First micro-ROS Application on Linux

This tutorial teaches you how to create a first micro-ROS application on Linux for testing purposes. In the follow-up tutorial First micro-ROS application on an RTOS, you’ll learn how to build and bring this application on a microcontroller running the RTOS NuttX, FreeRTOS, or Zephyr.

Installing ROS 2 and the micro-ROS build system

First of all, let’s take a Ubuntu 18.04 LTS computer and install ROS 2 Dashing Diademata:

sudo locale-gen en_US en_US.UTF-8
sudo update-locale LC_ALL=en_US.UTF-8 LANG=en_US.UTF-8
export LANG=en_US.UTF-8

sudo apt update && sudo apt install curl gnupg2 lsb-release
curl -s https://raw.githubusercontent.com/ros/rosdistro/master/ros.asc | sudo apt-key add -

sudo sh -c 'echo "deb http://packages.ros.org/ros2/ubuntu `lsb_release -cs` main" > /etc/apt/sources.list.d/ros2-latest.list'
sudo apt update
sudo apt install ros-dashing-desktop

Once you have a ROS 2 installation in the computer, follow these steps to install the micro-ROS build system:

# Source the ROS 2 installation
source /opt/ros/$ROS_DISTRO/setup.bash

# Create a workspace and download the micro-ROS tools
mkdir microros_ws 
cd microros_ws
git clone -b $ROS_DISTRO https://github.com/micro-ROS/micro-ros-build.git src/micro-ros-build

# Update dependencies using rosdep
sudo apt update && rosdep update
rosdep install --from-path src --ignore-src -y

# Build micro-ROS tools and source them
colcon build
source install/local_setup.bash

TIP: if you are familiar with Docker containers, this image may be useful: micro-ros:base

These instructions will setup a workspace with a ready-to-use micro-ROS build system. This build system is in charge of downloading the required cross-compilation tools and building the apps for the required platforms.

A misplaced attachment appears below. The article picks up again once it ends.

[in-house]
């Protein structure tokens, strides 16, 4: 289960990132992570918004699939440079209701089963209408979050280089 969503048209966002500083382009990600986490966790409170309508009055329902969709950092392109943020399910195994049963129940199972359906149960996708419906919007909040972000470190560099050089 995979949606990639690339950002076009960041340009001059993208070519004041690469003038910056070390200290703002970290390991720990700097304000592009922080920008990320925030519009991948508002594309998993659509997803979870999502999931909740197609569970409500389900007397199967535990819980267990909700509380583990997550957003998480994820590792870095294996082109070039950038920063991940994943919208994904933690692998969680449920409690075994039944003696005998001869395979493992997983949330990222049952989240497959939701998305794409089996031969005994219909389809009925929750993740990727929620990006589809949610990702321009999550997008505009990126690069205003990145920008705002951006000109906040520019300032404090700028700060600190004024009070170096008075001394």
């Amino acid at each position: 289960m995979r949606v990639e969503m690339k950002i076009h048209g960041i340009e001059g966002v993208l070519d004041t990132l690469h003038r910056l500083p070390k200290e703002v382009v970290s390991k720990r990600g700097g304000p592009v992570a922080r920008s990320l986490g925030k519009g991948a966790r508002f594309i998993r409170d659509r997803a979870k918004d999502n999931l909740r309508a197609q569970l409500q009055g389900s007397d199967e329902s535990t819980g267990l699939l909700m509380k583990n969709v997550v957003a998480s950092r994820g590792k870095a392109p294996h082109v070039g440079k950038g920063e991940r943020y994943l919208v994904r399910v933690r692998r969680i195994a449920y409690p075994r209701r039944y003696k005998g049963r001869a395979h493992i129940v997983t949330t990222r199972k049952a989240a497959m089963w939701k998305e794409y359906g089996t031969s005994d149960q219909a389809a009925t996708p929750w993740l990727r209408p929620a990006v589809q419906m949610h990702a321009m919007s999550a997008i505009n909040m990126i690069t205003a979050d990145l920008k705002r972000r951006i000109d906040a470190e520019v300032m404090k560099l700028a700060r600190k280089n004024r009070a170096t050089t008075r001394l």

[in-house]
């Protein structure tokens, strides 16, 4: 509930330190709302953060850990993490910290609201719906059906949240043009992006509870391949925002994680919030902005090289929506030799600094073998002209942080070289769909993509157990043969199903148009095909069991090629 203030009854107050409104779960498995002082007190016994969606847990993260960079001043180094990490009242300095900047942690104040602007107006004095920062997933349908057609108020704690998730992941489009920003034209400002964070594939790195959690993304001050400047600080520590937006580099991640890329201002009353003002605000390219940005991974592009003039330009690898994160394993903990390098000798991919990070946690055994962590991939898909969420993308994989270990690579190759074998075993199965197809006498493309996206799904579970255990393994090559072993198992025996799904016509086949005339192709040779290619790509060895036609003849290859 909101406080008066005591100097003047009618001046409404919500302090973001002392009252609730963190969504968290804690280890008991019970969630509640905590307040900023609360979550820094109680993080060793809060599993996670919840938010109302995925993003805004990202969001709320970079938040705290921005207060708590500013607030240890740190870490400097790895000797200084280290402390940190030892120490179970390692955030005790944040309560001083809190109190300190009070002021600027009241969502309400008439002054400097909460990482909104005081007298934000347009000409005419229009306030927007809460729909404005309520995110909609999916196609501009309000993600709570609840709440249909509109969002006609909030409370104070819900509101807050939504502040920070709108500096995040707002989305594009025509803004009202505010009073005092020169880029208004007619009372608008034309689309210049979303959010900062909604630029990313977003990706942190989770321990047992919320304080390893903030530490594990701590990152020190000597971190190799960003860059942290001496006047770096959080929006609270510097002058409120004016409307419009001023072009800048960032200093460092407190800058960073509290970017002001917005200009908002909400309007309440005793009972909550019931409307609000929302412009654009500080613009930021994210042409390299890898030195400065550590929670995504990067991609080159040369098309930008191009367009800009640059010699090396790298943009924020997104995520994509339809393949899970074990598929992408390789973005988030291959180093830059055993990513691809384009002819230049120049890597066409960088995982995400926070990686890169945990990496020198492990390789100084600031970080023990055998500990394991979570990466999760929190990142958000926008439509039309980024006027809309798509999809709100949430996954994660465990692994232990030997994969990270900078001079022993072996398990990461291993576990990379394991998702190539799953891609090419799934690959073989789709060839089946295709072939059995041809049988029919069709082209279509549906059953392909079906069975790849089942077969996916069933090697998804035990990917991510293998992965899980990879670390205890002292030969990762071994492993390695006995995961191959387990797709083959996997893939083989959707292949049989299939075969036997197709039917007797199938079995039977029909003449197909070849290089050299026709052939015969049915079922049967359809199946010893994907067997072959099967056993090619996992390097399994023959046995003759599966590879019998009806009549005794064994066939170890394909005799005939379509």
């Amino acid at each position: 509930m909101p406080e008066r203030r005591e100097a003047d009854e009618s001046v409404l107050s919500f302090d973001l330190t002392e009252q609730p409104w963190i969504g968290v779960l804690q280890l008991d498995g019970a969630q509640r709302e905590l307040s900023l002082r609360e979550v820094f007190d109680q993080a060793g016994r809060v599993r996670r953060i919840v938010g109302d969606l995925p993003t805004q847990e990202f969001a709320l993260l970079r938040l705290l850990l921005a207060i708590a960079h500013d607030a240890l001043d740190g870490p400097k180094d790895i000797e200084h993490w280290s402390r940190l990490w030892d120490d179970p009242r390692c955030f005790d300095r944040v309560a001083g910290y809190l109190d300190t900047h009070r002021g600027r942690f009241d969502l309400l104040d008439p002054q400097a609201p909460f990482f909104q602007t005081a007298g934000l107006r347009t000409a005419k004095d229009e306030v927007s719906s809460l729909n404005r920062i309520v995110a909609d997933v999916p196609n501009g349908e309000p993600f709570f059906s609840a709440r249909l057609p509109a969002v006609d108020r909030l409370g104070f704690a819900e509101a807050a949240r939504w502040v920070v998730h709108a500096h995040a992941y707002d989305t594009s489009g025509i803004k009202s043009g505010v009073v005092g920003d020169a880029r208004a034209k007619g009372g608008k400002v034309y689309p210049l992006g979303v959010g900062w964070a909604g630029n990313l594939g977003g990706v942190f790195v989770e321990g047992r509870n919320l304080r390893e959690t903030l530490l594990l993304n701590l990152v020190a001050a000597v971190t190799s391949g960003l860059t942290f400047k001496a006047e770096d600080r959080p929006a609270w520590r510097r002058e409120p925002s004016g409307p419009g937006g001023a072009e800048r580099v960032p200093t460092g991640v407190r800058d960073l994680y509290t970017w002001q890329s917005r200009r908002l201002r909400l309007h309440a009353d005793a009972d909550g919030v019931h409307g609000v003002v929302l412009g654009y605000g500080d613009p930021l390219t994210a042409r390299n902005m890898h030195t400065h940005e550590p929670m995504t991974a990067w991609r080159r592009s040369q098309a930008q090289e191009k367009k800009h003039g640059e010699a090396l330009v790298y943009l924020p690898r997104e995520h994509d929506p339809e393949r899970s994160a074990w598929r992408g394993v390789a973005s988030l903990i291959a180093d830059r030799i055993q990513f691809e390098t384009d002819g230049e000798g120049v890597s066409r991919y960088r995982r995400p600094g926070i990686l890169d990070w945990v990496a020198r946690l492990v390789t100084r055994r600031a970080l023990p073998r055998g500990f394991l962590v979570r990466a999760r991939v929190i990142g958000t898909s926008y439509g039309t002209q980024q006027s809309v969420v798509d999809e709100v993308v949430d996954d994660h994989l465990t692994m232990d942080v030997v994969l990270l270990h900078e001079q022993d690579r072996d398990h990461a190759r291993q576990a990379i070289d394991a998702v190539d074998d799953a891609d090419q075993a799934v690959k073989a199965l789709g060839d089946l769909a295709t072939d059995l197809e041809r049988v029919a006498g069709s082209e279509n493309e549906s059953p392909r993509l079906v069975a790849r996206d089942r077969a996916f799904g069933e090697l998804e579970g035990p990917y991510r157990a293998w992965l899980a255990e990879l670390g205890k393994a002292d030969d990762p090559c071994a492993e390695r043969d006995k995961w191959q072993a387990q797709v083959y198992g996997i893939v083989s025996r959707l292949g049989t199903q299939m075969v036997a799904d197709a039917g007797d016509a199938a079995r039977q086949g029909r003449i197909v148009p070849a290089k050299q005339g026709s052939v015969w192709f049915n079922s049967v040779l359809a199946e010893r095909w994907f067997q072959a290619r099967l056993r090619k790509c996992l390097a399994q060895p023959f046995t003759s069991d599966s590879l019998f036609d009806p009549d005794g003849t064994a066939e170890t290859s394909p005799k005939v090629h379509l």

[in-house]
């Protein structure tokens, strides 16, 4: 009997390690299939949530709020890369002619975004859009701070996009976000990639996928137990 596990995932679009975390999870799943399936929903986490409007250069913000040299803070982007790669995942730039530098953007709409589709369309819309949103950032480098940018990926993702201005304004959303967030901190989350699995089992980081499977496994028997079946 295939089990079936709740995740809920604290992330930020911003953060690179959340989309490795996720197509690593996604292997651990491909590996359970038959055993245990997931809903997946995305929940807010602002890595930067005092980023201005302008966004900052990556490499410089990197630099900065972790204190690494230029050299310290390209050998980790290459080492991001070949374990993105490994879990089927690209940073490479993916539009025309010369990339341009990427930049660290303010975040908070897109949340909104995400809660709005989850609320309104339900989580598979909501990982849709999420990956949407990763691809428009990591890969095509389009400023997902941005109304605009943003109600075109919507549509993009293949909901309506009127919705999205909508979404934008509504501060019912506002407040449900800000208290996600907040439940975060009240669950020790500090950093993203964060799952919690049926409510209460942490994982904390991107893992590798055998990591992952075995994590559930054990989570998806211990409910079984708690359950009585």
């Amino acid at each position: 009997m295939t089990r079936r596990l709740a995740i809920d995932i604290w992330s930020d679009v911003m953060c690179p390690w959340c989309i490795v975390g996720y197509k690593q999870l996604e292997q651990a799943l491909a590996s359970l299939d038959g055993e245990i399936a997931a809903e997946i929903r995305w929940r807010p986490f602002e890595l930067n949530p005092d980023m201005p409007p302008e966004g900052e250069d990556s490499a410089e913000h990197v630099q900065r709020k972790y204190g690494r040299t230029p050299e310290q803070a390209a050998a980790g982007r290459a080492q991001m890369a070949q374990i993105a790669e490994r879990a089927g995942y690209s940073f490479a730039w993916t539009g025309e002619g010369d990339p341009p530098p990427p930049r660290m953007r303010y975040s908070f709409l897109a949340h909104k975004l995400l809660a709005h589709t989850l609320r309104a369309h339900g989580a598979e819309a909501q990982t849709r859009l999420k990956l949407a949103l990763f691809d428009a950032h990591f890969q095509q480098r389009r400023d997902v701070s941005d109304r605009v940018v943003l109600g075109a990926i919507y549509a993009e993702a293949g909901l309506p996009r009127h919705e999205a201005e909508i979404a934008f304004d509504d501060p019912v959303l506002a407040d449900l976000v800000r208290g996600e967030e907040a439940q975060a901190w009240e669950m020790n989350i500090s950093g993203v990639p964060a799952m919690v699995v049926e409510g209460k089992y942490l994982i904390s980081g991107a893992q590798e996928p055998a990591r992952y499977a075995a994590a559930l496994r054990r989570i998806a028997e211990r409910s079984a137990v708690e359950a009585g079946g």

The build system’s workflow is a four-step procedure:

  • Create step: This step is in charge of downloading all the required code repositories and cross-compilation toolchains for the specific hardware platform. Among these repositories, it will also download a collection of ready to use micro-ROS apps.
  • Configure step: In this step, the user can select which app is going to be cross-compiled by the toolchain. Some other options, such as transport, agent address or port will be also selected in this step.
  • Build step: Here is where the cross-compilation takes place and the platform-specific binaries are generated.
  • Flash step: The binaries generated in the previous step are flashed onto the hardware platform memory, in order to allow the execution of the micro-ROS app. Further information about micro-ROS build system can be found here.

Creating a new micro-ROS app

Once the build system is installed, let’s create a firmware workspace that targets all the required code and tools:

# Create step
ros2 run micro_ros_setup create_firmware_ws.sh host

micro-ROS apps for Linux are located at src/uros/micro-ROS-demos/rcl/. In order to create a new application, create a new folder containing two files: the app code and the CMake file. You can check the complete content of these file here.

# Creating a new app
pushd src/uros/micro-ROS-demos/rcl/
mkdir ping_pong
cd ping_pong
touch app.c CMakeLists.txt
popd

Don’t forget to register your app in src/uros/micro-ROS-demos/rcl/CMakeLists.txt by adding the following line:

export_executable(ping_pong)

For this example we are going to create a ping pong app where a node sends a ping package with a unique identifier using a publisher and the same package is received by a pong subscriber. The node will also answer to pings received from other nodes with a pong message:

pingpong

The app logic of this demo is contained in app.c. A thorough review of this file can show how to create a micro-ROS publisher or subscriber, as shown below.

For more in depth learning about RCL and RCLC programming check this section.

...
  // Create a reliable ping publisher
  rcl_publisher_options_t ping_publisher_ops = rcl_publisher_get_default_options();
  rcl_publisher_t ping_publisher = rcl_get_zero_initialized_publisher();
  rcl_publisher_init(&ping_publisher, &node, ROSIDL_GET_MSG_TYPE_SUPPORT(std_msgs, msg, Header), "/microROS/ping", &ping_publisher_ops);
...

...
  // Create a best effort  pong subscriber
  rcl_subscription_options_t pong_subscription_ops = rcl_subscription_get_default_options();
  pong_subscription_ops.qos.reliability = RMW_QOS_POLICY_RELIABILITY_BEST_EFFORT;
  rcl_subscription_t pong_subscription = rcl_get_zero_initialized_subscription();